via Thomas Nast’s Civil War at Macculloch Hall in Morristown – New Jersey Hills: Morris NewsBee News.

Commemorative Events

Readers in or near Caroline County, Virginia (or buffs who might want to make a trip out of it) should note this nifty little program, which features receptions, talks, bus tours, and even a dinner with an author, all on the subject of John Wilkes Booth’s flight, capture and death in Virginia.

Caroline County is getting ready to commemorate perhaps the county’s most historic event: the capture of President Abraham Lincoln’s assassin, John Wilkes Booth…

The county will have events on April 24, 25 and 26 to remember the 150th anniversary of the capture and to honor Lincoln.

via Caroline will commemorate anniversary of John Wilkes Booth’s capture – Caroline.

Lincolniana Auction

There was an important auction this week of Lincoln and assassination memorabilia. I was surprised by this discrepancy:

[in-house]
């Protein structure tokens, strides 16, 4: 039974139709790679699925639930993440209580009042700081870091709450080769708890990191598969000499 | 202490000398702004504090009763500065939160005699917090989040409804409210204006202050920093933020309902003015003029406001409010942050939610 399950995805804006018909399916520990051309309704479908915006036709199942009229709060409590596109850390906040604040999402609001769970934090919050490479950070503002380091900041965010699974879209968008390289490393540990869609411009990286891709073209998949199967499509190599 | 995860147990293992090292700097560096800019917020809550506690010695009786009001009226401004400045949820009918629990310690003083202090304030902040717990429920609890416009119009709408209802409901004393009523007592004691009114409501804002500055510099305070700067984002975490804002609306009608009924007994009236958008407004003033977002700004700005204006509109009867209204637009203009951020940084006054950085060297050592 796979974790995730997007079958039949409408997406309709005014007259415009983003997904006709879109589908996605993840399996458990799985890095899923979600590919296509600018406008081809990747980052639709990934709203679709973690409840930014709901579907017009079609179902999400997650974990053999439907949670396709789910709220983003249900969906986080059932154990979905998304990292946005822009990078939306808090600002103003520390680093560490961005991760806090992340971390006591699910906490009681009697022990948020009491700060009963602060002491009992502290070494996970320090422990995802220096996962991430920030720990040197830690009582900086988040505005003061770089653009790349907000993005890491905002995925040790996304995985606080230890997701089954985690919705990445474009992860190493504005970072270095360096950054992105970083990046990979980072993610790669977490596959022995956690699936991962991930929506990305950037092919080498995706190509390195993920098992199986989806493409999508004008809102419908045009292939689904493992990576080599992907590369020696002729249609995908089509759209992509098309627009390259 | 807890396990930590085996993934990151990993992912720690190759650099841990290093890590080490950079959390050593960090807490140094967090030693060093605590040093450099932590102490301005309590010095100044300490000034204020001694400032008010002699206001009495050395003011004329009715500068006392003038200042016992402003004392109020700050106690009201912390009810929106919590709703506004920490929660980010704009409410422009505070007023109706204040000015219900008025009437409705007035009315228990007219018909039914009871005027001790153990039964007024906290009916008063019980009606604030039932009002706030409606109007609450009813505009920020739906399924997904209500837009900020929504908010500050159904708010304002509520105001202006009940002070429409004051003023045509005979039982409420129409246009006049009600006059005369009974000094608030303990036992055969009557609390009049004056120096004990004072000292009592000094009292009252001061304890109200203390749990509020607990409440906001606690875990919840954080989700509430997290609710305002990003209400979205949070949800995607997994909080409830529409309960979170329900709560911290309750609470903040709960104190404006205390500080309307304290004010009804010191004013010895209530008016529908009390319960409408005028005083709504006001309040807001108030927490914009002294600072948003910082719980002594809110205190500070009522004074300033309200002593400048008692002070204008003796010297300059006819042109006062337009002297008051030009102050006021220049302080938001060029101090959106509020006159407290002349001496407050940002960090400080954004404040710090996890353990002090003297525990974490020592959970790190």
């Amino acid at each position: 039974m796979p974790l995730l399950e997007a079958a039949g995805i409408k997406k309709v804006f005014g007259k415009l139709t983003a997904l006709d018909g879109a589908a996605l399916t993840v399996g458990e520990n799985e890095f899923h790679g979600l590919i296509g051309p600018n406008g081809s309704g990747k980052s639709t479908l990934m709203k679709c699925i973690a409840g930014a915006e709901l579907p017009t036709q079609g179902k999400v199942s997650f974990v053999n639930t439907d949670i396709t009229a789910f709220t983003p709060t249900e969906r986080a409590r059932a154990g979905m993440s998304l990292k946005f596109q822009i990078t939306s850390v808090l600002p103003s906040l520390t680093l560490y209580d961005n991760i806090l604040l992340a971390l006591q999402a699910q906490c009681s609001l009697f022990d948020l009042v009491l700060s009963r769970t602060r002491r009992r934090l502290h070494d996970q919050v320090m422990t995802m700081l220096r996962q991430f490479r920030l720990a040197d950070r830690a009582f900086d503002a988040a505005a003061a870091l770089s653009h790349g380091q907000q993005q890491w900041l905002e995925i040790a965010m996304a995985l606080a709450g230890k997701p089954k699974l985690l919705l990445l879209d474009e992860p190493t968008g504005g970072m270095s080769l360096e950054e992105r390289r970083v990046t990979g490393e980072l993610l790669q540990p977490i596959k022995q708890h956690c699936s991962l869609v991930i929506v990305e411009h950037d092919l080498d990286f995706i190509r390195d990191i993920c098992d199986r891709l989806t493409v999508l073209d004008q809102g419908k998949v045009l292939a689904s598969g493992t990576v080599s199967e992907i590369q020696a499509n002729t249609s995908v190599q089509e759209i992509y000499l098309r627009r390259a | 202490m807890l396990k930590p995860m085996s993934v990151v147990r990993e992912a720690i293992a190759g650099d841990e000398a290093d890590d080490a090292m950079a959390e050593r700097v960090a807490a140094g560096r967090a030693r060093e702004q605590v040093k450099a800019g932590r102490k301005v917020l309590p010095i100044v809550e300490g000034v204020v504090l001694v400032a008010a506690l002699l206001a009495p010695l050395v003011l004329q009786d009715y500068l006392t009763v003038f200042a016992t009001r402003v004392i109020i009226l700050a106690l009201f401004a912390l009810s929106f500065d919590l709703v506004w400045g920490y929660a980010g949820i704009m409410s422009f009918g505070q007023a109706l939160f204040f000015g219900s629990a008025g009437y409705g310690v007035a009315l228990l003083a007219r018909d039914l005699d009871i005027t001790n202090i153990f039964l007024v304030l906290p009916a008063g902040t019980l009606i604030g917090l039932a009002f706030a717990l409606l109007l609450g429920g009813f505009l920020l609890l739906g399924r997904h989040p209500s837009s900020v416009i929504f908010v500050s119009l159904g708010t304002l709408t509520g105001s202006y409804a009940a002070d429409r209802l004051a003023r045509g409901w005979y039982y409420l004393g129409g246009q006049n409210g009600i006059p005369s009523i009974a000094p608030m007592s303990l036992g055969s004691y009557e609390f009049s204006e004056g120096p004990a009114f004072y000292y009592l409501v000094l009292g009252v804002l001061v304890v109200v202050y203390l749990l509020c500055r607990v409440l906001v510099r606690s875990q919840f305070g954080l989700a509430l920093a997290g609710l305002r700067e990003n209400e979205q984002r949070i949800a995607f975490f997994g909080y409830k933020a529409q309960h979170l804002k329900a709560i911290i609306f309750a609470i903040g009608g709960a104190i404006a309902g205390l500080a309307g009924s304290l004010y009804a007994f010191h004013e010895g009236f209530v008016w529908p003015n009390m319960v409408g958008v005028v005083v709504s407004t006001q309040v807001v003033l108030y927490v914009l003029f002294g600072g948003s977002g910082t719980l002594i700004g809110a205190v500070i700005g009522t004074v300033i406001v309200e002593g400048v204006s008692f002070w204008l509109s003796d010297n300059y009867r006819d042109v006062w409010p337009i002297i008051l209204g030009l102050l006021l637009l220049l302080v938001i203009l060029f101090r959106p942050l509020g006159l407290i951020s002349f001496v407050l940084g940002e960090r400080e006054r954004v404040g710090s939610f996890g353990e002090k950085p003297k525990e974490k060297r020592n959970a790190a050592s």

The lock of hair, taken by Surgeon General Joseph K. Barnes shortly after Lincoln was shot by John Wilkes Booth, sold for $25,000.

An 1861 letter written by Booth to a friend boasting about his career and value as an actor sold for $30,000.

You’d have thought anything of Lincoln’s, much less his actual hair clipped by the doctor on site for his autopsy would be worth more than a simple letter by JWB. Thankfully, the article followed up with a handy explanation:

"The public was so disgusted by Booth’s atrocity that most all letters, signatures and documents mentioning him were destroyed after Lincoln’s death, making any that survive 150 years later exceedingly rare and valuable," said Don Ackerman, Consignment Director for Historical Americana at Heritage Auctions.

via Lock of Lincoln’s hair among items auctioned in Dallas – Yahoo News.

Replica of Lincoln’s Coffin on Tour

I’m posting this too late for it to be of use to Indiana buffs, but there are enough interesting facts to merit mentioning it anyway.  If you ever wanted to know the difference between a coffin and a casket, for instance – I’d never given it much thought before.  I’d also not given much thought to the size of a coffin needed to bury a 6’4″ President.  It says here that Lincoln’s coffin was only 2″ taller that the big man himself, which is a surprise.  Was he buried shoeless and after a haircut?

April 14, 2015 marks the 150th anniversary of the death of Abraham Lincoln. In remembrance of this historic date, a replica of the well-loved president’s coffin will be on display for public viewing at Farley Funeral Homes and Crematory in January.